One of my instructors at West Point was dual military couple, her husband was also an instructor and I believe she had four or five children.
  7. Capt MJ

    Capt MJ 5-Year Member

    Sep 27, 2008
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    My husband and I did 26 years apiece, some of it apart, which we chose to do for better career advancement. I would never have asked him to give up command for me, and he would never have asked me to give it up - but that was us. There were also times when we mutually decided to take a sidestep, such as when I chose not to stay to 30 and potential promotion. Both of our 90+ year old mothers were in challenging elder care situations; it was too much for husband to handle solo. We shared the teamwork of being remote care-givers, and we agreed it was time for me to hang up my sword. There are many, many dual military career couples, and with good communications, shared goal-setting and values and a positive, adaptive approach (gee, sounds like classic advice for ANY marriage), two careers in uniform can be carved out. There are many variations, as you can see from the posts above - Reserve or Guard for one, or a mutual decision for one or both to get out. Dual military is a challenge that's been around since the mid-20th century. Used to be when women married or became pregnant, it was an automatic humanitarian discharge.... times have changed! That's also back when married women could not receive "with dependents" BAH even if they were married or had children, because the military and IRS did not consider them "heads of household." That took legal action in the 70's to fix! Your trivia for the day.
    P.S. Coming up on 32 years of marriage.
    Last edited: Feb 5, 2014
  8. Pima

    Pima 5-Year Member

    Nov 28, 2007
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    Lt. Gen Mike Gould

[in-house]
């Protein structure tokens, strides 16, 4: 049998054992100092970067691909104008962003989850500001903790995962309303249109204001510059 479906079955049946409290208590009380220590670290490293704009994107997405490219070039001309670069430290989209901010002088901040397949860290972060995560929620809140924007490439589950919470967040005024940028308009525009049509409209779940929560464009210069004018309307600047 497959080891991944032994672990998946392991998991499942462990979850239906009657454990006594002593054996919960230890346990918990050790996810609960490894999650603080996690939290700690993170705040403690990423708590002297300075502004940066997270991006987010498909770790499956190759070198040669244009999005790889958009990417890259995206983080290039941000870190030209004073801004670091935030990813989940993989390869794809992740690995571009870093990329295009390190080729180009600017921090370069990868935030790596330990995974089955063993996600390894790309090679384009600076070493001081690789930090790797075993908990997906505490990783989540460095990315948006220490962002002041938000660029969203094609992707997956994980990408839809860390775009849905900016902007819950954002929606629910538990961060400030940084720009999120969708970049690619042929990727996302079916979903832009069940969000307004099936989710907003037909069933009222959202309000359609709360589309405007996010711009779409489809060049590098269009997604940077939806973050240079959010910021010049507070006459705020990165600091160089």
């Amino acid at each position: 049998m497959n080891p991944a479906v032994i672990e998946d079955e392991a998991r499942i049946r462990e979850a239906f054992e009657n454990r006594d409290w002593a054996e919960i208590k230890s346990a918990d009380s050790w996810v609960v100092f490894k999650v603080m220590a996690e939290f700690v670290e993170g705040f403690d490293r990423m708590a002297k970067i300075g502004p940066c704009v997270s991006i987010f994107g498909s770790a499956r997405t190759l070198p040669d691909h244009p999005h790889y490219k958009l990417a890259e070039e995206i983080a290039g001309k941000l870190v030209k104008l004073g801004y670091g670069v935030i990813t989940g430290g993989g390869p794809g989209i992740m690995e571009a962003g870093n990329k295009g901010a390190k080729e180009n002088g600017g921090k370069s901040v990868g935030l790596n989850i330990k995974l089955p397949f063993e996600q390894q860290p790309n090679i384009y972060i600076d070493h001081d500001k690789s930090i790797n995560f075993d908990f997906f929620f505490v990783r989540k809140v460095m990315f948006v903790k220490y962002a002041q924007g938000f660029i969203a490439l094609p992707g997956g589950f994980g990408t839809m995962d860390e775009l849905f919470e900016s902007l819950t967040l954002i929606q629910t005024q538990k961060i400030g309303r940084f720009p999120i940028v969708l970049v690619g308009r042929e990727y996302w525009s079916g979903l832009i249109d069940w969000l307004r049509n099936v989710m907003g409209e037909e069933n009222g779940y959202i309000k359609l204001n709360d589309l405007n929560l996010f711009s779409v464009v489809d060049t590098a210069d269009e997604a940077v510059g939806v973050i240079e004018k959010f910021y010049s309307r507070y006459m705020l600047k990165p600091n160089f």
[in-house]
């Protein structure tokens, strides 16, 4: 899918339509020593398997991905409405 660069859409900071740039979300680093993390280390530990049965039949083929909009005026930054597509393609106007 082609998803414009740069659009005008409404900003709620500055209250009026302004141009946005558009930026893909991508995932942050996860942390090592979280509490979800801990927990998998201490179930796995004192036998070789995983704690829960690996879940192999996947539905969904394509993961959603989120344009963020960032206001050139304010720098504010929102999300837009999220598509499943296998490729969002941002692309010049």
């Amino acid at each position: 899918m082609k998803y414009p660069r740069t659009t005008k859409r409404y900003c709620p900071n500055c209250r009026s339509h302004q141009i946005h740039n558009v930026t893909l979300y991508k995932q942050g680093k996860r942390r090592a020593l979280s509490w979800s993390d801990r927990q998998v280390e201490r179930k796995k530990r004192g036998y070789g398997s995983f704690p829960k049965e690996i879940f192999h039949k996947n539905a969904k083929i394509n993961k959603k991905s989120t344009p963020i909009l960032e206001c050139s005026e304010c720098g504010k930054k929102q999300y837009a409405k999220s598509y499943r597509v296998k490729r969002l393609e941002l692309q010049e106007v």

Lt.Gen John Hesterman
    Col Jeannie Flynn Lovett
    Lt. Col Nichole Malachowski

    All of them have one thing in common, they were married to military members that made the military a career. Their spouses also had great careers. I think, all of their spouses are/were at least O5 when they left.

    Flieger graduated with Hesterman, and in the AF that guy was a wow. Pinned on O5 in 14 years. O6 in 17. He has children

    Jeannie was the 1st female fighter pilot in the AF. She has kids. Her DH is also a fighter pilot in a different airframe.

    Nichole was the 1st female Thunderbird. She has twins.

    Gould was the AFA Supe, and their sons are currently ADAF.

    It is doable, but it is something that comes down to each couple when making the decision to stay or go.
  9. NorwichDad

    NorwichDad 5-Year Member

    Apr 6, 2010
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    I have been observing DS and GF. They seem to make it work. A lot of separation time over the last years but thank God for Skype. The thing that strikes me is how much they each have at stake/interest in each others life and career. They seem to be good support for each other for those daily obstacles. They seem to provide good and objective answers/persepctive to each other for these issues. I guess support is the second most important thing. I think primarily to quote John Lennon, "All you need is love," and everything else will fall into place.